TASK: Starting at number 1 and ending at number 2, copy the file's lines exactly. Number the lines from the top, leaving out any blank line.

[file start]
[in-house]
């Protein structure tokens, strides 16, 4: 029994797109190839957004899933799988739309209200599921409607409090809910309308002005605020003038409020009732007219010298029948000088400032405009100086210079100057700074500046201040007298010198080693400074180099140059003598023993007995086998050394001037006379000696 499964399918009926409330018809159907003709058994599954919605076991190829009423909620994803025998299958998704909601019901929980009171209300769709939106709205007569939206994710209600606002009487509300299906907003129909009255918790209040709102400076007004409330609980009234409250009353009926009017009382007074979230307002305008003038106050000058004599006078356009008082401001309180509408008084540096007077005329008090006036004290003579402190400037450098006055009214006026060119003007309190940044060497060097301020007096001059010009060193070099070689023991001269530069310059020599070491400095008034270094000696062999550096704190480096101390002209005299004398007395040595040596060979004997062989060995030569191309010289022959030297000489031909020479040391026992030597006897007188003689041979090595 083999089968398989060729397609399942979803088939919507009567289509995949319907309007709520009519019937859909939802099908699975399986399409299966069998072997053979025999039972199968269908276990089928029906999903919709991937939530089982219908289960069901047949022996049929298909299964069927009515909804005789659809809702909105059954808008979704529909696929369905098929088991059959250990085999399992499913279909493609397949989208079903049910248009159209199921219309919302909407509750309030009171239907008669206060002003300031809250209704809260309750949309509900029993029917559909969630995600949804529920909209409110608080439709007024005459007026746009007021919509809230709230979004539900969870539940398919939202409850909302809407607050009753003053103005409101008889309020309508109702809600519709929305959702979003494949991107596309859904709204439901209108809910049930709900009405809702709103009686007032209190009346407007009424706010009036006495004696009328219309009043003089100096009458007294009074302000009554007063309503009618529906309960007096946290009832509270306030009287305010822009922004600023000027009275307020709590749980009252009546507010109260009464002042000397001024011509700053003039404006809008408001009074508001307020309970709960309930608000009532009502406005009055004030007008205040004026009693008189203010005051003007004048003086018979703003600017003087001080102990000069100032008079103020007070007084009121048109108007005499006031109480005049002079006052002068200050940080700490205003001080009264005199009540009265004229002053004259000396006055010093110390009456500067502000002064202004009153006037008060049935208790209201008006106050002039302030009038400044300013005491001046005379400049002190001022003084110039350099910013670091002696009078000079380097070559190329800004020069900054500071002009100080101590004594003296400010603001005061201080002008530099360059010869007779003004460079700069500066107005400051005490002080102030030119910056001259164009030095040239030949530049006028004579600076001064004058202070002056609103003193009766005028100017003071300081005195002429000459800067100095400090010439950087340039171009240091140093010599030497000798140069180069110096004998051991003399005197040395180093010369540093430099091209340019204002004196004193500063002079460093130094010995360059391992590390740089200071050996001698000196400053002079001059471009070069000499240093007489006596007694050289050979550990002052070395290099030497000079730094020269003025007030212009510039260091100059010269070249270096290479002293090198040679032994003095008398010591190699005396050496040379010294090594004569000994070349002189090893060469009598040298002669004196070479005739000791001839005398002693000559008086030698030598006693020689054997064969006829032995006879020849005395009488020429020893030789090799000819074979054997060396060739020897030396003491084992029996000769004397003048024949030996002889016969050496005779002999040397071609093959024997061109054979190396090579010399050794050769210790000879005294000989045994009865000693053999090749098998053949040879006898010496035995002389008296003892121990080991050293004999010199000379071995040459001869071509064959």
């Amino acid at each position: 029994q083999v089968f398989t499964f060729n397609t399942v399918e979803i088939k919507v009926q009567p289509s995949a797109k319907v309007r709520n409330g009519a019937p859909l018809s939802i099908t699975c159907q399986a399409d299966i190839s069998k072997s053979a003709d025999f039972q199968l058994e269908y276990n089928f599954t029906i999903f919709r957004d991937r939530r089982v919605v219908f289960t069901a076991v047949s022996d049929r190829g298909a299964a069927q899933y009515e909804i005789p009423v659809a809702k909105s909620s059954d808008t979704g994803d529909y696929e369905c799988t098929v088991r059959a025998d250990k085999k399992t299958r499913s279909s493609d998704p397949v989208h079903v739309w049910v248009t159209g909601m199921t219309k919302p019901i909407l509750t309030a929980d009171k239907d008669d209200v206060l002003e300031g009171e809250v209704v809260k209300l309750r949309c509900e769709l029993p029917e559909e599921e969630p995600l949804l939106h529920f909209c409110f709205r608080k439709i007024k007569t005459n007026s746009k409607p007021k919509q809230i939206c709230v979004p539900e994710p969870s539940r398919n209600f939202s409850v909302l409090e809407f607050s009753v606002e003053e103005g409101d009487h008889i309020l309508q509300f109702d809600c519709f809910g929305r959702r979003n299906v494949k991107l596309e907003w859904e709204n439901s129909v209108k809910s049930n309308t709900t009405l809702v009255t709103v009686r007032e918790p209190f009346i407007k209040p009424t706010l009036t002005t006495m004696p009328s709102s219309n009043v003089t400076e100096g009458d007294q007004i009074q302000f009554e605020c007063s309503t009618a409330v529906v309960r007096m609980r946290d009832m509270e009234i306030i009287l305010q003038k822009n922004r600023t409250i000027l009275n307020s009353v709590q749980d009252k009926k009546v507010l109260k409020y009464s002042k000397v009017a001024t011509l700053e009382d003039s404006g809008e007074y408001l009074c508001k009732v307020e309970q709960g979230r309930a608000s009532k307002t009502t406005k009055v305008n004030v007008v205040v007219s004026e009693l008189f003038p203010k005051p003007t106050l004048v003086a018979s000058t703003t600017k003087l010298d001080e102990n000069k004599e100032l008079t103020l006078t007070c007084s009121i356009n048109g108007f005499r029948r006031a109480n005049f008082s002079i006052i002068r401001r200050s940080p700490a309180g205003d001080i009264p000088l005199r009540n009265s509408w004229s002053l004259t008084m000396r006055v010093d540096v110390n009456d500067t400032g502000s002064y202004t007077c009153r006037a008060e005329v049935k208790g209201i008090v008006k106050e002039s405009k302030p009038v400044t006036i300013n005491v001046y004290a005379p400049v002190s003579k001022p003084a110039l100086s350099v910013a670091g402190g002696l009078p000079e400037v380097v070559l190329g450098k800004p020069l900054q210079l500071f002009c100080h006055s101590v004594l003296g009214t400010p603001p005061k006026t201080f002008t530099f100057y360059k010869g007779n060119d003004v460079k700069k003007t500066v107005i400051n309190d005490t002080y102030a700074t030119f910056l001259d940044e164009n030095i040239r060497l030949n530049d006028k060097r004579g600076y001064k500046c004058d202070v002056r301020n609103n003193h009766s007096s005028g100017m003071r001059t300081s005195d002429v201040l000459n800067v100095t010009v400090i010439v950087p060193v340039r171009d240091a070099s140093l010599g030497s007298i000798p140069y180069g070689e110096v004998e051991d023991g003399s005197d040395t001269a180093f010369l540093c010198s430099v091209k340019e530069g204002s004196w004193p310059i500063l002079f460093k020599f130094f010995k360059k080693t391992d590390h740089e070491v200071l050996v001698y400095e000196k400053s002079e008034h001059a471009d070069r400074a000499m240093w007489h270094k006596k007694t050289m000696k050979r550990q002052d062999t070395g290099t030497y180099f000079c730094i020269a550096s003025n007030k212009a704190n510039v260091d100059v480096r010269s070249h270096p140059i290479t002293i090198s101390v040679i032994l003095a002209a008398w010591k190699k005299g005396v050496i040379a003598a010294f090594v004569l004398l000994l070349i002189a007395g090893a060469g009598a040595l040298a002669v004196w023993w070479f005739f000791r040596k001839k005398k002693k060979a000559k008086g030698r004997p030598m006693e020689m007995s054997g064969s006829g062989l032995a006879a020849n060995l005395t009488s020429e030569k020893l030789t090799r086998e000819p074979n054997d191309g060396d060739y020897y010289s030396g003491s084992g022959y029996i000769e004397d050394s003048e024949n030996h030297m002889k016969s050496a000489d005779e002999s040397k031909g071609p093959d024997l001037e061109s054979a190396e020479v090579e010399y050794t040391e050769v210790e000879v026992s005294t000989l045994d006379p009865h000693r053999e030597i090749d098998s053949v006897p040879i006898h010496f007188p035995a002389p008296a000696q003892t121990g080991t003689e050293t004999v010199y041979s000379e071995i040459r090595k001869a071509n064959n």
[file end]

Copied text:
[in-house]
């Protein structure tokens, strides 16, 4: 029994797109190839957004899933799988739309209200599921409607409090809910309308002005605020003038409020009732007219010298029948000088400032405009100086210079100057700074500046201040007298010198080693400074180099140059003598023993007995086998050394001037006379000696 499964399918009926409330018809159907003709058994599954919605076991190829009423909620994803025998299958998704909601019901929980009171209300769709939106709205007569939206994710209600606002009487509300299906907003129909009255918790209040709102400076007004409330609980009234409250009353009926009017009382007074979230307002305008003038106050000058004599006078356009008082401001309180509408008084540096007077005329008090006036004290003579402190400037450098006055009214006026060119003007309190940044060497060097301020007096001059010009060193070099070689023991001269530069310059020599070491400095008034270094000696062999550096704190480096101390002209005299004398007395040595040596060979004997062989060995030569191309010289022959030297000489031909020479040391026992030597006897007188003689041979090595 083999089968398989060729397609399942979803088939919507009567289509995949319907309007709520009519019937859909939802099908699975399986399409299966069998072997053979025999039972199968269908276990089928029906999903919709991937939530089982219908289960069901047949022996049929298909299964069927009515909804005789659809809702909105059954808008979704529909696929369905098929088991059959250990085999399992499913279909493609397949989208079903049910248009159209199921219309919302909407509750309030009171239907008669206060002003300031809250209704809260309750949309509900029993029917559909969630995600949804529920909209409110608080439709007024005459007026746009007021919509809230709230979004539900969870539940398919939202409850909302809407607050009753003053103005409101008889309020309508109702809600519709929305959702979003494949991107596309859904709204439901209108809910049930709900009405809702709103009686007032209190009346407007009424706010009036006495004696009328219309009043003089100096009458007294009074302000009554007063309503009618529906309960007096946290009832509270306030009287305010822009922004600023000027009275307020709590749980009252009546507010109260009464002042000397001024011509700053003039404006809008408001009074508001307020309970709960309930608000009532009502406005009055004030007008205040004026009693008189203010005051003007004048003086018979703003600017003087001080102990000069100032008079103020007070007084009121048109108007005499006031109480005049002079006052002068200050940080700490205003001080009264005199009540009265004229002053004259000396006055010093110390009456500067502000002064202004009153006037008060049935208790209201008006106050002039302030009038400044300013005491001046005379400049002190001022003084110039350099910013670091002696009078000079380097070559190329800004020069900054500071002009100080101590004594003296400010603001005061201080002008530099360059010869007779003004460079700069500066107005400051005490002080102030030119910056001259164009030095040239030949530049006028004579600076001064004058202070002056609103003193009766005028100017003071300081005195002429000459800067100095400090010439950087340039171009240091140093010599030497000798140069180069110096004998051991003399005197040395180093010369540093430099091209340019204002004196004193500063002079460093130094010995360059391992590390740089200071050996001698000196400053002079001059471009070069000499240093007489006596007694050289050979550990002052070395290099030497000079730094020269003025007030212009510039260091100059010269070249270096290479002293090198040679032994003095008398010591190699005396050496040379010294090594004569000994070349002189090893060469009598040298002669004196070479005739000791001839005398002693000559008086030698030598006693020689054997064969006829032995006879020849005395009488020429020893030789090799000819074979054997060396060739020897030396003491084992029996000769004397003048024949030996002889016969050496005779002999040397071609093959024997061109054979190396090579010399050794050769210790000879005294000989045994009865000693053999090749098998053949040879006898010496035995002389008296003892121990080991050293004999010199000379071995040459001869071509064959």